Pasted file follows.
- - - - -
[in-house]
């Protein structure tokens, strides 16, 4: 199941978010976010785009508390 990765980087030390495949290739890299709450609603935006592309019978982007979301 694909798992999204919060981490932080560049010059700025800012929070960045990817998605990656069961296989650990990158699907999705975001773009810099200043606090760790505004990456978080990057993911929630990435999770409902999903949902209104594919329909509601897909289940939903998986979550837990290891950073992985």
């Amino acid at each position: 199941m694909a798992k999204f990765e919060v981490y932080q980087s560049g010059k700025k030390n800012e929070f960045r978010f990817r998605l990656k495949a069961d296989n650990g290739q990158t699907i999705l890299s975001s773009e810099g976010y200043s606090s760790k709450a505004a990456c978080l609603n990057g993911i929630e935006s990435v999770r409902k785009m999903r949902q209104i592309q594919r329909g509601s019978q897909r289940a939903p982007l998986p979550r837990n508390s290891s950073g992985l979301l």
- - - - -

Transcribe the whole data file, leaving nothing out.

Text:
[in-house]
């Protein structure tokens, strides 16, 4: 199941978010976010785009508390 990765980087030390495949290739890299709450609603935006592309019978982007979301 694909798992999204919060981490932080560049010059700025800012929070960045990817998605990656069961296989650990990158699907999705975001773009810099200043606090760790505004990456978080990057993911929630990435999770409902999903949902209104594919329909509601897909289940939903998986979550837990290891950073992985």
């Amino acid at each position: 199941m694909a798992k999204f990765e919060v981490y932080q980087s560049g010059k700025k030390n800012e929070f960045r978010f990817r998605l990656k495949a069961d296989n650990g290739q990158t699907i999705l890299s975001s773009e810099g976010y200043s606090s760790k709450a505004a990456c978080l609603n990057g993911i929630e935006s990435v999770r409902k785009m999903r949902q209104i592309q594919r329909g509601s019978q897909r289940a939903p982007l998986p979550r837990n508390s290891s950073g992985l979301l």